> if the minimal risk asset in your portfolio (ideally gilts or cash for UK investors) does not give you enough return for your liking in the current climate, you should not mess around dialling up the risk on this, e.g. into corporate bonds or emerging market government bonds. Better to increase risk, and hopefully return, in your portfolio by increasing the proportion of equities and keeping the minimal risk asset at minimal risk.

      I think that’s sort of what I am doing. Cash, to the extent of twice my erstwhile gross salary, can only really be expected to go down in real terms. I am a retiree with no mortgage, it will practically take me well over five years to use this, even eating more lobster than I should 😉 At the same time I have an income in terms of the pension, and an income in terms of earnings at the moment. As a fellow with an anticipation of inflation, that cash isn’t going to be giving me the return I want – ie staying the same. In some ways I would be better off with gold, though I take volatility there, though probably not secular erosion. And I have a fair amount of gold…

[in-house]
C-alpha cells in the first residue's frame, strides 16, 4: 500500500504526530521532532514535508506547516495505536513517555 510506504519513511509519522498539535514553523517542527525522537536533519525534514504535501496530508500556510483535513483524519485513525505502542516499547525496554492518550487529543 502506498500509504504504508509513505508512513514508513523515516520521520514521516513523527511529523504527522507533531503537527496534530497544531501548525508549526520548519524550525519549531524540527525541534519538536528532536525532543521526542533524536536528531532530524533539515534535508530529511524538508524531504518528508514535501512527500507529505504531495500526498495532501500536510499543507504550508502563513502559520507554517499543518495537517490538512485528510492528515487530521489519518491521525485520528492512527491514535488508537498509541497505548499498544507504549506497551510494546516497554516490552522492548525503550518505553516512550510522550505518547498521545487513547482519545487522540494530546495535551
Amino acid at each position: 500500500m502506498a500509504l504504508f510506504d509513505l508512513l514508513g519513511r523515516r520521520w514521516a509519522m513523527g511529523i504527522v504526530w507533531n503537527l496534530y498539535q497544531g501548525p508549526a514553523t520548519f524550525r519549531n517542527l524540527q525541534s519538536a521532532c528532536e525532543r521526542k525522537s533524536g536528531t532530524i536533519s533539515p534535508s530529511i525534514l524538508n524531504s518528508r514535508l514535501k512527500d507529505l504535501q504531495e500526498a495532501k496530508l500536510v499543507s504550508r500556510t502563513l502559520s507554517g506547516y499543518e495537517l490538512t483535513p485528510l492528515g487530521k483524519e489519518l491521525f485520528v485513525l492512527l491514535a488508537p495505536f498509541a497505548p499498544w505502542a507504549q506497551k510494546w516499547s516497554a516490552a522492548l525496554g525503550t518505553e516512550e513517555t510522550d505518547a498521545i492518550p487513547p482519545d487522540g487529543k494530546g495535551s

The 20x scale factor for the annuity/bond like asset is perhaps overly conservative, so I can balance a bit towards risk. Not hugely all-in, but I can probably use my ISA allowance this year into equities without destabilising the aggregate balance.

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      1. I suspect our comments above crossed in time. In any case – and at the real risk of being terribly boring & repetitive – IMO overall asset allocation is not terribly helpful in de-accumulation.

        Liked by 1 person

      2. My last comment wasn’t questioning your thoughts on your own asset allocation, but your interpretation of what Lars Kroijer had said in his Monevator article. I was merely attempting to summarise my own interpretation of his views.